In 2017, the band signed to the eponymous emo label Fueled By Ramen and continued making music as a foursome. The group has continued to stay afloat in an ever-changing music scene, releasing acclaimed singles with artists like blackbear and Demi Lovato, to announcing their ninth studio album "Tell Me I'm Alive," releasing in March 2023, as of this writing.

The All-American Rejects released some timeless classics

The All-American Rejects (AAR) are an Oklahoma-grown outfit founded by singer Tyson Ritter and lead guitarist Nick Wheeler. Rhythm guitarist/bassist Mike Kennerty and drummer Chris Gaylor round out the group, who first exploded onto the scene with their self-titled album and debut single "Swing, Swing" in 2002. While the group was on the early side of the mid-aughts emo craze, the group has only released four full-length albums. This includes 2005's "Move Along," which features the hit "Dirty Little Secret," and 2008's "When The World Comes Down," headlined by the popular break-up anthem "Gives You Hell." Despite maintaining a steady touring schedule and a devoted fan base, the group eventually parted ways with Interscope Records in 2018 and signed to Epitaph Records in 2019. The group released a handful of singles before announcing a hiatus of sorts in 2020. "It's not going to be very likely that we are going to do another record anytime soon if ever, it's given birth to these other projects that I've started," Ritter explained on RADIO.com's "Emo Nite" podcast.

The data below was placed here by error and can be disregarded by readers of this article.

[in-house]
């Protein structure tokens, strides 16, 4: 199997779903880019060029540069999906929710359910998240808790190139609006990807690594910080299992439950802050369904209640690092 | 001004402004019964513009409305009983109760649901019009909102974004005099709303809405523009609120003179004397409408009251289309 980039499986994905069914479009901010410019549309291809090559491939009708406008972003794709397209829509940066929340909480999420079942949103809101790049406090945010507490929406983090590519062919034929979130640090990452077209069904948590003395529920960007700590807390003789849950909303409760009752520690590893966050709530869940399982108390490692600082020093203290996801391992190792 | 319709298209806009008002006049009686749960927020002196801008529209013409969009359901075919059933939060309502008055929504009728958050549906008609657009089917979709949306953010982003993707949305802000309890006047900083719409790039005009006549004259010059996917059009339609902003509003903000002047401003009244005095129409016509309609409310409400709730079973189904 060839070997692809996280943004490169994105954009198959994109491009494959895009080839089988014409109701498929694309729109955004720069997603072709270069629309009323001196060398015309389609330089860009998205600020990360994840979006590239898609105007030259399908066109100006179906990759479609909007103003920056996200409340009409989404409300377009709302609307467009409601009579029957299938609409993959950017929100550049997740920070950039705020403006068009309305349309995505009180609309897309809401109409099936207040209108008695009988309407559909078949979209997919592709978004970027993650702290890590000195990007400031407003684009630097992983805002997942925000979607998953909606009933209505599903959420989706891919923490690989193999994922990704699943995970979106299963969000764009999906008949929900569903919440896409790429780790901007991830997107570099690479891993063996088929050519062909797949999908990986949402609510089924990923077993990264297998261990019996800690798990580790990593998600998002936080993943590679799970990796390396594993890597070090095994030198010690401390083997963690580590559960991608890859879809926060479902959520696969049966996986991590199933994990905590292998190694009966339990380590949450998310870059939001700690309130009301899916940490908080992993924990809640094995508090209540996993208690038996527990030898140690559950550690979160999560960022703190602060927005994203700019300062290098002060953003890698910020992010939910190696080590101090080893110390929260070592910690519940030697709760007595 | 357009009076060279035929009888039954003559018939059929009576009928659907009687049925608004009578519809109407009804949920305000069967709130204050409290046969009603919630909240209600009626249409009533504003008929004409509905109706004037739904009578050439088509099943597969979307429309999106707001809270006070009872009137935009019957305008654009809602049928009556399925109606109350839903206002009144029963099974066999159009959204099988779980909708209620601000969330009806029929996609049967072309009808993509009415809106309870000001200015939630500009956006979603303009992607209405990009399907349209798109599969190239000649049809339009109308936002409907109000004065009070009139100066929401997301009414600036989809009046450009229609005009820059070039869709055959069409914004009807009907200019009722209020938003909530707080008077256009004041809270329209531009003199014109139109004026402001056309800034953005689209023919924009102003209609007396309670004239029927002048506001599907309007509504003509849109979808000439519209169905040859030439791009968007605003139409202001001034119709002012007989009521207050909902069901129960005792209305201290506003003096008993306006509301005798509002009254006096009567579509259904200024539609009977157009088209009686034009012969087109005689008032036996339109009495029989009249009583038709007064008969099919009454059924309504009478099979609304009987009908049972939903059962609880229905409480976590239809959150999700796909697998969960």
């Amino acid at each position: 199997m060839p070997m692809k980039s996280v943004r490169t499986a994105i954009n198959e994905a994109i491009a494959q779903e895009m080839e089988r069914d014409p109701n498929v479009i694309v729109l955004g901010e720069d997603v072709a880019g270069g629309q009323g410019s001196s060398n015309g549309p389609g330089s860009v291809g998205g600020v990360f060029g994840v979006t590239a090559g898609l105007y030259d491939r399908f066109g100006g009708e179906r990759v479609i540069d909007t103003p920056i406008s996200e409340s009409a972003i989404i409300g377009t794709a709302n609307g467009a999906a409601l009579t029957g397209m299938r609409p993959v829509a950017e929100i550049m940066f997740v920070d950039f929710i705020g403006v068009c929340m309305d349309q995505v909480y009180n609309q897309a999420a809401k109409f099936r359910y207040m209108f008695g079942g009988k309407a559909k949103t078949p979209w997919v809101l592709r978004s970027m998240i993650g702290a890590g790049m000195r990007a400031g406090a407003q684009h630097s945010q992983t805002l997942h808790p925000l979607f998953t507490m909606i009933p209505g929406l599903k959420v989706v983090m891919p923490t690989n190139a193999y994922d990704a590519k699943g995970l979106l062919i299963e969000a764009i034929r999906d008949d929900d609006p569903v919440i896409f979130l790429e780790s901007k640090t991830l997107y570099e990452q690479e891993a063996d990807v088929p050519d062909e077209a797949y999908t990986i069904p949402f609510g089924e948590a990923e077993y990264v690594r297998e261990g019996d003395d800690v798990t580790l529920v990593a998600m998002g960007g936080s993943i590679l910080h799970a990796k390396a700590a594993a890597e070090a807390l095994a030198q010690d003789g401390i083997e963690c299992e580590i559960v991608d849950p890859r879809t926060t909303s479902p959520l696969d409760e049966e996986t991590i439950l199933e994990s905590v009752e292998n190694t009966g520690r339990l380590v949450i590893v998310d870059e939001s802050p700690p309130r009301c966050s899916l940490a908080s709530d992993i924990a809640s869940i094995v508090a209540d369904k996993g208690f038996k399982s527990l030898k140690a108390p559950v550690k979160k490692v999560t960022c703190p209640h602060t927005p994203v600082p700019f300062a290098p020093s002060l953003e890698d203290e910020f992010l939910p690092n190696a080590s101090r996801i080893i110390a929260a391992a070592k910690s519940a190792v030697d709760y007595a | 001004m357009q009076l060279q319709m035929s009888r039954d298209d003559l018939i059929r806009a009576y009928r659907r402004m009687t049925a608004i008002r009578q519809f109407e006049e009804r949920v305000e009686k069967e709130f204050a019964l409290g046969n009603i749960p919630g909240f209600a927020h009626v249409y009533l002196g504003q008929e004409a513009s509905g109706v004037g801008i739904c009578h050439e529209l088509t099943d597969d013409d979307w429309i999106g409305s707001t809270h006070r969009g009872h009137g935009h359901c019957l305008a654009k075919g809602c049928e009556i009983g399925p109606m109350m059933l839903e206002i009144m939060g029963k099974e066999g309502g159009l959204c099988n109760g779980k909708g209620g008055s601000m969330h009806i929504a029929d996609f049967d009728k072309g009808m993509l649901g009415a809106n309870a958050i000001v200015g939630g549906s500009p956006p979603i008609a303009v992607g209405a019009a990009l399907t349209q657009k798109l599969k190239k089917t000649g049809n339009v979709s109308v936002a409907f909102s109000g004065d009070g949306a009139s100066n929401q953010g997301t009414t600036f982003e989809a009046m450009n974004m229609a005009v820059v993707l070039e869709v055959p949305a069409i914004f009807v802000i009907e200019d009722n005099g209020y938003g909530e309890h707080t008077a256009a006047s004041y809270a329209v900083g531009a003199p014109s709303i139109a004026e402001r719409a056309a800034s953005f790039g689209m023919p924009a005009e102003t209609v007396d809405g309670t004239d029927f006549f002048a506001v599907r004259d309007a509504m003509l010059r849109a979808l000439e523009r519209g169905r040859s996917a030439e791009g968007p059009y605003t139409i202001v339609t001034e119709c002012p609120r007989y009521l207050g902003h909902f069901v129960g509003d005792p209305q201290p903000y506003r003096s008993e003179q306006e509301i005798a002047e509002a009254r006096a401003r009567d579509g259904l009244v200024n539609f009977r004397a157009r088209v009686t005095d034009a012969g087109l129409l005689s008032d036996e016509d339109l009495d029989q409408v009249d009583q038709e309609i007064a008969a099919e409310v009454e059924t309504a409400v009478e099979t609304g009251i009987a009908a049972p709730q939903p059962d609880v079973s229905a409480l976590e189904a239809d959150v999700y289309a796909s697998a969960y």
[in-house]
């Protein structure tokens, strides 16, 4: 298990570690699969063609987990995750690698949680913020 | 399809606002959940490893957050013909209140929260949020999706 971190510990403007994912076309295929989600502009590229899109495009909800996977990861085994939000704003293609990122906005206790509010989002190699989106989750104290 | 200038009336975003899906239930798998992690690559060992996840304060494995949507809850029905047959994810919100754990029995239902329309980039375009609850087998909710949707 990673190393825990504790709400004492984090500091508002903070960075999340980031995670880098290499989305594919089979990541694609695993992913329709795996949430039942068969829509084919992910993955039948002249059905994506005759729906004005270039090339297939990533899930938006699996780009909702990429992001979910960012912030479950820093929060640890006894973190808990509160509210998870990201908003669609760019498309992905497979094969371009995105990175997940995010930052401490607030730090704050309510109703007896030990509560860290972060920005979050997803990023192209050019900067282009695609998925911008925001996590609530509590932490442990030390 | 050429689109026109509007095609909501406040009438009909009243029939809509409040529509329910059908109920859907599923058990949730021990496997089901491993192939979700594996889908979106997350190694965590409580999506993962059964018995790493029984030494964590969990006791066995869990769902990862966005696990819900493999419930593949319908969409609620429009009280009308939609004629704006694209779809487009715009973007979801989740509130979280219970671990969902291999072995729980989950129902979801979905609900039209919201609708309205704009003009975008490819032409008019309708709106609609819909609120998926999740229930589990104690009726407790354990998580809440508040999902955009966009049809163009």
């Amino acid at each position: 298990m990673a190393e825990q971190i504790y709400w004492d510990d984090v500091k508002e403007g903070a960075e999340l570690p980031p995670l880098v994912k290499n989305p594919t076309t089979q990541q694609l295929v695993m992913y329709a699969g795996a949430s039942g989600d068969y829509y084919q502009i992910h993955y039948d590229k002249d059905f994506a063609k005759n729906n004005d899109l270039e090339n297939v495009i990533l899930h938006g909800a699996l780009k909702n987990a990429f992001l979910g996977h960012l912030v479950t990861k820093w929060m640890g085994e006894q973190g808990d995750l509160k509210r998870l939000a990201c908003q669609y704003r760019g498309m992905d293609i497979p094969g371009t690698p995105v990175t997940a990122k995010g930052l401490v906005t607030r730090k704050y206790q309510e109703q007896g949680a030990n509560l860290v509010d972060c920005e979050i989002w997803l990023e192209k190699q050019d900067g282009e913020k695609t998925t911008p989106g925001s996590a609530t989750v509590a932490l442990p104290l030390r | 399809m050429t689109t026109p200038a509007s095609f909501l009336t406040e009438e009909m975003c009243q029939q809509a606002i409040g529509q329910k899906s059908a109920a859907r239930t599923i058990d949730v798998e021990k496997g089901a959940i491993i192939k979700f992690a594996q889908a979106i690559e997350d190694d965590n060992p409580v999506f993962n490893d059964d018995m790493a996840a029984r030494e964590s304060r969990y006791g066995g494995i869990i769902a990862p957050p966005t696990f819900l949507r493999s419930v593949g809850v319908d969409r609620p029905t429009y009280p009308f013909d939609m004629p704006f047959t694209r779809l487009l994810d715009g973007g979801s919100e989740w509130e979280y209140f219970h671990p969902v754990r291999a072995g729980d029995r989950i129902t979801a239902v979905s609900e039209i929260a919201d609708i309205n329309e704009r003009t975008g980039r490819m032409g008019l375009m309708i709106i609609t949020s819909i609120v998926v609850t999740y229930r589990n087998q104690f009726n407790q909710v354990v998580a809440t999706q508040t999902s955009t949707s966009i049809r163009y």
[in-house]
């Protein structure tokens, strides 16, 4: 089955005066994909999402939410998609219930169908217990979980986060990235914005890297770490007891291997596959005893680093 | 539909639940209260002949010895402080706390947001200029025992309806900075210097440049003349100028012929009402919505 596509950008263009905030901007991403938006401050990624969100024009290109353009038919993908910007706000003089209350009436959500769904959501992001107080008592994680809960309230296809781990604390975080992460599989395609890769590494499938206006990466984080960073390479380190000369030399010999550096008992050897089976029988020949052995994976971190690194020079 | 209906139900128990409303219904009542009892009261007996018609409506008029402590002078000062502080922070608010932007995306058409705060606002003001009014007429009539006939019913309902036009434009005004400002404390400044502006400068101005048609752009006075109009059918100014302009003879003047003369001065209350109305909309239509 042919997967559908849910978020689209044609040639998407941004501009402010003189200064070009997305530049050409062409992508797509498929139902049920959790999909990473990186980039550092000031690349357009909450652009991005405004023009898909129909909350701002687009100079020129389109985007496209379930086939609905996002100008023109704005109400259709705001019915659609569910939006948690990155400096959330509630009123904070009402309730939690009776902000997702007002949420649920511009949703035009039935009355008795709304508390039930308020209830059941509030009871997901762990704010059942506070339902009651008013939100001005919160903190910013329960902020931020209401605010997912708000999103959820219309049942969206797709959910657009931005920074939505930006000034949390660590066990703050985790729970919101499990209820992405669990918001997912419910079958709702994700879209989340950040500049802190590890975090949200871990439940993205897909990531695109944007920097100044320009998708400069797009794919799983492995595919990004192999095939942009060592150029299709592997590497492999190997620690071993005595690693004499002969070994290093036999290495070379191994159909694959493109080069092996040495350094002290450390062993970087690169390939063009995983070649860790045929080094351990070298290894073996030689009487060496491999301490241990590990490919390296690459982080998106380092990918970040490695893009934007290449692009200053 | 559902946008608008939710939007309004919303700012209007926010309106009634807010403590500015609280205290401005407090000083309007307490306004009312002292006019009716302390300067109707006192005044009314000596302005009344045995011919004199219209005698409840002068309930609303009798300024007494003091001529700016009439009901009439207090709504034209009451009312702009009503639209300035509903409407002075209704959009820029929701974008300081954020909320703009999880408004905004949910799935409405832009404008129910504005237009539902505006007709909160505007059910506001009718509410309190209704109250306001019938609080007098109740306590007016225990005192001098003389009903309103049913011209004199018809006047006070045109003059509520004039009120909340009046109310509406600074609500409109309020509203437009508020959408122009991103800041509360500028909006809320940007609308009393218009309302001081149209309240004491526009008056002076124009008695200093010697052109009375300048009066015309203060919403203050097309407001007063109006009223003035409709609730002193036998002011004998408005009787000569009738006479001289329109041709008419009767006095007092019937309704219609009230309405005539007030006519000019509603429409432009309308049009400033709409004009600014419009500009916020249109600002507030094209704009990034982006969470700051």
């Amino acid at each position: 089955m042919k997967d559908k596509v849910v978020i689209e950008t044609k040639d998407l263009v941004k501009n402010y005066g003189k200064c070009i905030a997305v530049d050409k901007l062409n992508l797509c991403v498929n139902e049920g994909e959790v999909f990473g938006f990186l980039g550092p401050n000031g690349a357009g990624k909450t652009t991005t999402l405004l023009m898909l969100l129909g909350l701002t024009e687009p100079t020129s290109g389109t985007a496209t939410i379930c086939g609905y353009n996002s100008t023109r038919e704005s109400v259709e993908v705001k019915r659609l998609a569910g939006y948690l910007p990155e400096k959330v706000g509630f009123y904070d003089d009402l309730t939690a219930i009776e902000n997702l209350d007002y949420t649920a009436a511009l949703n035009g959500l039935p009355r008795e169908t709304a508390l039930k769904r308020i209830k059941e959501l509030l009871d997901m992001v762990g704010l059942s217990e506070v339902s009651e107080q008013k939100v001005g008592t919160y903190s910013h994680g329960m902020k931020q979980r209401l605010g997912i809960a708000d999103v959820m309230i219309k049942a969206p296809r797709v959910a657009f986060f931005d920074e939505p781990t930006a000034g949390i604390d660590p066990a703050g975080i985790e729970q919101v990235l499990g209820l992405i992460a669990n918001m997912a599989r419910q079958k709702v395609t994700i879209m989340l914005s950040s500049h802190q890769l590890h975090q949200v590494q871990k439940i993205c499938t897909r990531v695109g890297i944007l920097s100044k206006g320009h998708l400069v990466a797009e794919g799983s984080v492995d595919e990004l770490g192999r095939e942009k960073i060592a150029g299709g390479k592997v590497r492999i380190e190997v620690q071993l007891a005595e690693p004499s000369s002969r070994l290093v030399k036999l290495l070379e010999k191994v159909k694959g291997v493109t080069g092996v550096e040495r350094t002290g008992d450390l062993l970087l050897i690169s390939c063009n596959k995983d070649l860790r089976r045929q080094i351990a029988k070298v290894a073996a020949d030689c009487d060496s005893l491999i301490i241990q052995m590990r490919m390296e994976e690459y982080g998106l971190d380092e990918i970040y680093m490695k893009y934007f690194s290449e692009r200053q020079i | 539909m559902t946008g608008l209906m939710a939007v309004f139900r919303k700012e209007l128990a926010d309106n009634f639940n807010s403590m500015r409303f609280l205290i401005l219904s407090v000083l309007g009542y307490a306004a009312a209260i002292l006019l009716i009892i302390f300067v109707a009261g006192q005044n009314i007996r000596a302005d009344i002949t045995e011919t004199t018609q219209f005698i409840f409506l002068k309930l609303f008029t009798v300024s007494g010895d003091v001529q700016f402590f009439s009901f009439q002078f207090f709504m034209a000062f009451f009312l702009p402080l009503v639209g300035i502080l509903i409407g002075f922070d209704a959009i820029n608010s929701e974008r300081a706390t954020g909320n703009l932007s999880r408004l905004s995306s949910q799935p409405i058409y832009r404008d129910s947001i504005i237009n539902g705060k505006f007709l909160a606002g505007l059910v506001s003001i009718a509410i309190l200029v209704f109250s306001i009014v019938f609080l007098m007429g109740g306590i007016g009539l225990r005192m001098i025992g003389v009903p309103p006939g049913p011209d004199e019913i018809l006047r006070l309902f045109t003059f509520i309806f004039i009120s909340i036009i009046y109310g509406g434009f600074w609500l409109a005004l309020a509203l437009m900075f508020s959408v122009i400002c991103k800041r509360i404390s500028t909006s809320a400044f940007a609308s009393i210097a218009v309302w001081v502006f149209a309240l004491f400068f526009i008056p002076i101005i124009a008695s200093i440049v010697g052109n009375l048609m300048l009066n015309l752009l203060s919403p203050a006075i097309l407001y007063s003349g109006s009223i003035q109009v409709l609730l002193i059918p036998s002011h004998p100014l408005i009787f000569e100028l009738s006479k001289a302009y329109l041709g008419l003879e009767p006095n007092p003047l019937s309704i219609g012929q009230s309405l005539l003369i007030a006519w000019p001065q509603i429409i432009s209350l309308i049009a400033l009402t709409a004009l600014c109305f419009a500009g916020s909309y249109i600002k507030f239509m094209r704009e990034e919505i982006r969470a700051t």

In October 2022, the group performed alongside many of their contemporaries as part of the 2022 When We Were Young Festival in Las Vegas. Like headliners My Chemical Romance, AAR had a throwback moment — literally — on stage by performing in old person makeup and outfits. As Ritter tweeted after the show, "Thx for tonight kiddos.@/WWWYFest, ya made an old man proud to give some hell."